SOCIAL COOPERATION ACTIONS
1 – The Parties acknowledge the importance of social development which should go hand in hand with any economic development. They give particular priority to respect of basic social rights.
2 – To consolidate social cooperation between the Parties, actions and programmes shall be undertaken on any issue of interest to them.
Priority shall be given to the following actions:
(a) reduction of migratory pressures through job creation and the development of training in areas with a high emigration rate;
(b) reintegration of repatriated illegal immigrants;
(c) promotion of the role of women in social and economic development, particularly through education and the media, in line with Jordanian policy in this area;
(d) development and consolidation of Jordanian family planning and mother and child protection programmes;
(e) improving the social security system;
(f) improving the healthcare system;
(g) improving living conditions in underprivileged, densely populated areas;
(h) implementation and financing of exchange and leisure programmes for mixed groups of young Jordanians and Europeans residing in the Member States, with a view to promoting mutual cultural understanding and tolerance.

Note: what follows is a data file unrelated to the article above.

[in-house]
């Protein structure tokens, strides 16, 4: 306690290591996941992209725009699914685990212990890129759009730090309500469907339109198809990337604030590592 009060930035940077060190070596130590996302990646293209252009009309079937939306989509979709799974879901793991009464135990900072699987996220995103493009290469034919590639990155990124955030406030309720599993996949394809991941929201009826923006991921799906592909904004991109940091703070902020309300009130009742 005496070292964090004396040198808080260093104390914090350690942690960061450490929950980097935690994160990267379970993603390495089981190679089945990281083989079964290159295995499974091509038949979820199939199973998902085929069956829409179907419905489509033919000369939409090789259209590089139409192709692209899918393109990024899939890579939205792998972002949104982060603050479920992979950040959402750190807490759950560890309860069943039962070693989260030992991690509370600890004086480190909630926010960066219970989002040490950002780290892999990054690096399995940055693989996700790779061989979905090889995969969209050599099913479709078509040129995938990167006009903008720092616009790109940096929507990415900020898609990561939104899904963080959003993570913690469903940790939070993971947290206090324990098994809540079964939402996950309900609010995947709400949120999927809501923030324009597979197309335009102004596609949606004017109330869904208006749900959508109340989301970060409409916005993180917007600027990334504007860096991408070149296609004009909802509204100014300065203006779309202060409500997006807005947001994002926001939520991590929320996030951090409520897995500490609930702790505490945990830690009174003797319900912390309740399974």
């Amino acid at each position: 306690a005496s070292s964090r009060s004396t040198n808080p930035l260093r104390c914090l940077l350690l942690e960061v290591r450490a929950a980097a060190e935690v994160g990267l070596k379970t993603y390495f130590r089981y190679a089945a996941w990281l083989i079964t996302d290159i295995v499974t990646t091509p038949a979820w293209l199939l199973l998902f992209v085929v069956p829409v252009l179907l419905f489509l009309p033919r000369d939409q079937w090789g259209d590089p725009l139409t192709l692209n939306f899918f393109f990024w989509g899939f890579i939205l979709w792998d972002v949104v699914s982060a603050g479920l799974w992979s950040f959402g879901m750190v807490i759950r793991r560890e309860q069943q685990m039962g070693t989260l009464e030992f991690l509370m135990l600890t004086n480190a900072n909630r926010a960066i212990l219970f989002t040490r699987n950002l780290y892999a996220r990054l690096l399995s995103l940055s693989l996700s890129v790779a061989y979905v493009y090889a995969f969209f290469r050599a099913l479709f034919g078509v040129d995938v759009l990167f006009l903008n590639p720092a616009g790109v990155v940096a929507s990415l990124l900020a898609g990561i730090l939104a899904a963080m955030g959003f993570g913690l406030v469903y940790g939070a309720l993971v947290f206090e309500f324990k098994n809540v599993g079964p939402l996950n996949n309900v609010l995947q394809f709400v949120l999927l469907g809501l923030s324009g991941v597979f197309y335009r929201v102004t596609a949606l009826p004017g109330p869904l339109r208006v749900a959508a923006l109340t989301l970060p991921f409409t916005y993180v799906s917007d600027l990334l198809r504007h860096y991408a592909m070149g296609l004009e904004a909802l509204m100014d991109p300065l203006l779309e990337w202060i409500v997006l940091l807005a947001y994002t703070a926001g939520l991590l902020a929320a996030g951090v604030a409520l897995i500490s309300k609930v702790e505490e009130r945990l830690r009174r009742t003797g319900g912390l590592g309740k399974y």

Cooperation projects may be coordinated with the Member States and the appropriate international organisations.
A working party shall be set up by the Association Council by the end of the first year following entry into force of this Agreement. Its brief shall be to evaluate the implementation of the provisions of Chapters 1 and 2 on an ongoing basis.
CULTURAL COOPERATION AND EXCHANGE OF INFORMATION
1 – To foster mutual knowledge and understanding, and in line with projects that have already been developed along these lines, the Parties shall undertake, in a spirit of mutual cultural respect, to establish firm foundations for a continuing cultural dialogue and to promote long-term cultural cooperation in any appropriate field of activity.